The next time I'm in Wellington, I must remember to go and piss on Julius Vogel's grave. That's the conclusion after a night's research into How Things Change.
Tonight's aspect involved uncovering the roots of New Zealand's first Deaf policy, and how the progressive Vogel got it so horribly wrong. I'm still incandescent with rage, so I'll leave analysis for another time. Except for the paragraphing, occasional bracketed barracking and the bold font emphasis, the following is a verbatim transcript from The Press, October 15th 1879:
Proposed Deaf and Dumb Institution
Sir J. Vogel, on the 18th June, informed the Colonial Secretary that in accordance with instructions he has engaged the services of Mr Gerrit Van Asch, to proceed to New Zealand as teacher of deaf and dumb mutes, 20 pounds being paid as honorarium to Dr. Abbott for assiting in making the selection. Mr. Asch to embark for New Zealand at the latter end of October.
In an enclosure Sir Julius Vogel, Messrs Edwin A. Abbott (presumably, this Abbott, Head Master of the City of London School, keen Francis Bacon fan and fellow sci-fi writer to Vogel), and Walter Kennaway (Secretary for Public Works), report at length to the Premier, under date June 10th, that seventeen applications to the appointment was read, twelve being persons who professed to teach on the combined system, three from persons who had no special knowledge of teaching of deaf mutes, and one a professor of the German system, which teaches pupils to converse by means of articulate sound (sound they can't hear), and understand by lip reading, interpreting the movement of the lips of the speakers to the exclusion of all signs except natural ones.
The introduction of this system has been comparatively recent. Mr Van Asch came over from Holland expressly to teach the system, but its general introduction is, perhaps due to Mr St John Ackers, who travelled with his wife all over the Empire, and part of America in order to find the best system for teaching their child, a little girl who lost her hearing in infancy.
They adopted the German system taught by an American lady, and were so delighted with progress made that they threw themselves enthusiastically into the cause of promoting the system, establishing a college, with a number of influential coadjutors (Curiously enough, no trace of an Ackers Deaf college exists online. The first US college for the Deaf started in 1857, with sign language used from the beginning. Also, no-one ever thought to consider a Deaf adult's opinion on the matter).
Mr Asch had a private school on this system. The German plan discards the system of arbitrary signals as opposed to natural ones to express words, letters, or short sentences, by which deaf mutes are enabled to compensate themselves for loss of hearing and speech. They read and write with facility and read from the lips with astonishing facility, varying with their intellectual ability. It is applicable to all children not idiots.
Others advocate systemised symbols, as the French or Dactyl system, and declare that the percentage of children capable of acquiring the German sytem is so small, and that only the French system is capable of imparting the requisite instruction. The professors of the combined systems attempt to combine the teaching of articulation and lip reading with teaching of dactyology.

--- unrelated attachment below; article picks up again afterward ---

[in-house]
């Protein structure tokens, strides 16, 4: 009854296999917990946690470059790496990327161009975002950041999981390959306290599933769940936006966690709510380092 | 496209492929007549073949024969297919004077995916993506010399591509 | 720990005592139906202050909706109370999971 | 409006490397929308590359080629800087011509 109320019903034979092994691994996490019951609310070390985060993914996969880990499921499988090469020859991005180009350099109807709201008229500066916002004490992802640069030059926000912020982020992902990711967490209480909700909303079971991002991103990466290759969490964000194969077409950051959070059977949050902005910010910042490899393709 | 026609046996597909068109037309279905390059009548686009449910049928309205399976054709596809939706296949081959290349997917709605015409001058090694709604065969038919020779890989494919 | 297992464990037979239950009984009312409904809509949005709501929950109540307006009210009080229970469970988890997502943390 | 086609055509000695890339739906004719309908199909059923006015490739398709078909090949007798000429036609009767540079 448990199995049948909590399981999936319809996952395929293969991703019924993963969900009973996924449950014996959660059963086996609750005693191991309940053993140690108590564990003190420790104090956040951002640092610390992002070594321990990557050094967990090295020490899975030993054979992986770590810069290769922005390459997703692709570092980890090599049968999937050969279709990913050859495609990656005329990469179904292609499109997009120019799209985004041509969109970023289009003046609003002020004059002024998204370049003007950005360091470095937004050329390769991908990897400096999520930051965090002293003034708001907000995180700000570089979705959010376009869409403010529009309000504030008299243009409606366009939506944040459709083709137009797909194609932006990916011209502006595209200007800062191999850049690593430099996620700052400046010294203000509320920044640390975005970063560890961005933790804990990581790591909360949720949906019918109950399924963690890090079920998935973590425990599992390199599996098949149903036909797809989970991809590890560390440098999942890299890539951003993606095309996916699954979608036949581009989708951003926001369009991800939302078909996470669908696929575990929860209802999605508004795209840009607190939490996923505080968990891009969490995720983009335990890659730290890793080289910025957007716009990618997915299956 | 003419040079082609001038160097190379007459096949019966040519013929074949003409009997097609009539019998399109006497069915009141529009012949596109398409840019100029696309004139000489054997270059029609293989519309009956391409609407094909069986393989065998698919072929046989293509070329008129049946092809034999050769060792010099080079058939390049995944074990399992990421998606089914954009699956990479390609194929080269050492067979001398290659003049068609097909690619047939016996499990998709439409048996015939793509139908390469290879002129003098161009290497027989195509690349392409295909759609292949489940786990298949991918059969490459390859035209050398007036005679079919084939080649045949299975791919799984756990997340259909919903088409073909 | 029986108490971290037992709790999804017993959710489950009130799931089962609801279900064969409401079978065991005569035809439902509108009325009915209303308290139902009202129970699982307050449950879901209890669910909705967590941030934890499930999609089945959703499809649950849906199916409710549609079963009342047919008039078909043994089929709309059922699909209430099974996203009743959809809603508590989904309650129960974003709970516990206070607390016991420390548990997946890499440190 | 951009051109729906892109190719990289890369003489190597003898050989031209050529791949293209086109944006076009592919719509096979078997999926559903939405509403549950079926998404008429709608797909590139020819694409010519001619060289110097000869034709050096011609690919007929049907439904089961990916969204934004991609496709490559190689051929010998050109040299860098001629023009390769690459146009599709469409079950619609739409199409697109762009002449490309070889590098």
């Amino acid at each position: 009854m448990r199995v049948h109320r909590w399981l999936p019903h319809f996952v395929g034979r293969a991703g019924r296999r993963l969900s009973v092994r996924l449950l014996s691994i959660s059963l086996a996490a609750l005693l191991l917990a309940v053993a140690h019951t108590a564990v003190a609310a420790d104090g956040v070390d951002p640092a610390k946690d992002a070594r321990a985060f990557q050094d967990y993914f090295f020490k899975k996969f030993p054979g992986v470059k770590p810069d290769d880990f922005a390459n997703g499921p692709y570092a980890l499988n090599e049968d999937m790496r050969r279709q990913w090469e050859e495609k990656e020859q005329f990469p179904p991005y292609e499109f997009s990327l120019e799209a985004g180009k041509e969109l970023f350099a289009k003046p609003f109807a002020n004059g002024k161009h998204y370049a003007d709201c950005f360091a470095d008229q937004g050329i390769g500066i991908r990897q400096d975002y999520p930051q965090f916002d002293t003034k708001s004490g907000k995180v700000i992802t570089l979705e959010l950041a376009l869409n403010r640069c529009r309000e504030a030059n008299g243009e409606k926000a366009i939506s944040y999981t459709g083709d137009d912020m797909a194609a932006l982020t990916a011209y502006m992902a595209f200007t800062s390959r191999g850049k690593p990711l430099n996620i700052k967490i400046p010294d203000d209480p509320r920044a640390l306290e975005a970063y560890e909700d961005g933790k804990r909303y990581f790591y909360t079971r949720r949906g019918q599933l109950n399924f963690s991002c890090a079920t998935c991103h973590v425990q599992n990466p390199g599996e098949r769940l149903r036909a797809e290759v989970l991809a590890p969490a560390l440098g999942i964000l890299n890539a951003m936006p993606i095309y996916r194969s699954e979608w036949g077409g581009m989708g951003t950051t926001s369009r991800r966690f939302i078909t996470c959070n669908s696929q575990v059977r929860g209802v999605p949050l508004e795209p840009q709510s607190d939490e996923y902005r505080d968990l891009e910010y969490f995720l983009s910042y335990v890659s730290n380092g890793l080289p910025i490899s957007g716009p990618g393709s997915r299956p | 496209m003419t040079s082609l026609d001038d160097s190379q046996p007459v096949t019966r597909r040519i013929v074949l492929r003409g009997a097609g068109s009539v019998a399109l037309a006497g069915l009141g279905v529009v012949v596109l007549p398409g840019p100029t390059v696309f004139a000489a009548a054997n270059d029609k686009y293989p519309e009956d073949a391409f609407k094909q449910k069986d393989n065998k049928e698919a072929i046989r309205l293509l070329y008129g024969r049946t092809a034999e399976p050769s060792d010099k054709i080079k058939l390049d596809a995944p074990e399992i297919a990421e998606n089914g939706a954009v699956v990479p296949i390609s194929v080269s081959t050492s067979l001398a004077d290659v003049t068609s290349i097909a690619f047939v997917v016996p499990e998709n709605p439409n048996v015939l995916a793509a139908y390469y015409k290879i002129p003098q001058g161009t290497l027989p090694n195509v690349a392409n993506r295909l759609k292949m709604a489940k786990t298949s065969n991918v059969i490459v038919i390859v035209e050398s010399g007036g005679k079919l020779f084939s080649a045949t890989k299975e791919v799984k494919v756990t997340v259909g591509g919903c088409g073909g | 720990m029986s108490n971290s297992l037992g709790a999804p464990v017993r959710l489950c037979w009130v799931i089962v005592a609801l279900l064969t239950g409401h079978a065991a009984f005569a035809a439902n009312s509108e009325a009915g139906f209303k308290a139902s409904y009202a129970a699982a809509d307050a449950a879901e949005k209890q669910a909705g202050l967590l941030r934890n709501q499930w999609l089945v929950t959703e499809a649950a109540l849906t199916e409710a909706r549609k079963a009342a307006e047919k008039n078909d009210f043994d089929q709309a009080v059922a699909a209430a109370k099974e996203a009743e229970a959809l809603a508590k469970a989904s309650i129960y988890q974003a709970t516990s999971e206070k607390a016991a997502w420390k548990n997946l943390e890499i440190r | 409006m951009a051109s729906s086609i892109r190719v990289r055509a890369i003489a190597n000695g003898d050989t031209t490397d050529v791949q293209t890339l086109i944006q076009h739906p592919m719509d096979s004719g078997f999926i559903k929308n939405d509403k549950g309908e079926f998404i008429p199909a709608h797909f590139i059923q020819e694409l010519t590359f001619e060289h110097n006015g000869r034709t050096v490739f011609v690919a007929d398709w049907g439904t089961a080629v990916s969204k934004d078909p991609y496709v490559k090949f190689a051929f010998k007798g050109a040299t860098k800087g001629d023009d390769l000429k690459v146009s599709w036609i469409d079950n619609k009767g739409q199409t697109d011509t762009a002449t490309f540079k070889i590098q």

The opinions of Messrs. Vogel, Abbott, and Kennaway lies between the two extremes. They think the German system the most beneficent in its result. Under the French system there is danger that deaf mutes should shun the society of those who are not deaf, and by congregating together increase the natural disadvantages of their affliction (Oh, so that's why they didn't ask a Deaf adult. We can't have deaf people forming social groups, can we?).
They are, however, not quite confident that the German system is applicable to all children not idiots, some intelligences being too low to acquire that system. Children under the German system think in words, while under the French or combined system they think in signs (lip-reading is incredibly strenuous and not entirely accurate. It's a bit like teaching a colour-blind person to paint realistic sunsets).
They selected the only applicant under the German system. The general salary paid to teachers under the German system is about a hundred to a hundred and fifty pounds a year. With the exception of one gentleman, none under the French system receive a salary of over two hundreds pounds a year. The exception was a clergyman receiving five hundred. Assuming that the German system may not prove all sufficient for New Zealand, a teacher of the French system could be secured for a hundred and fifty pounds a year.
Mr Van Asch has a thorough knowledge of the German system, and the results of his teaching are astonishing in the extreme. He is accustomed to take entire charge of his pupils, including their board and lodging. He speaks English with perfect accuracy and entire freedom from foreign accent or idiom. By his means the German system will take full root in New Zealand, and the French system, if hereafter required, can be super-added (Sign language would soon be banned entirely. It would finally be allowed to be taught in the curriculum again in 1979).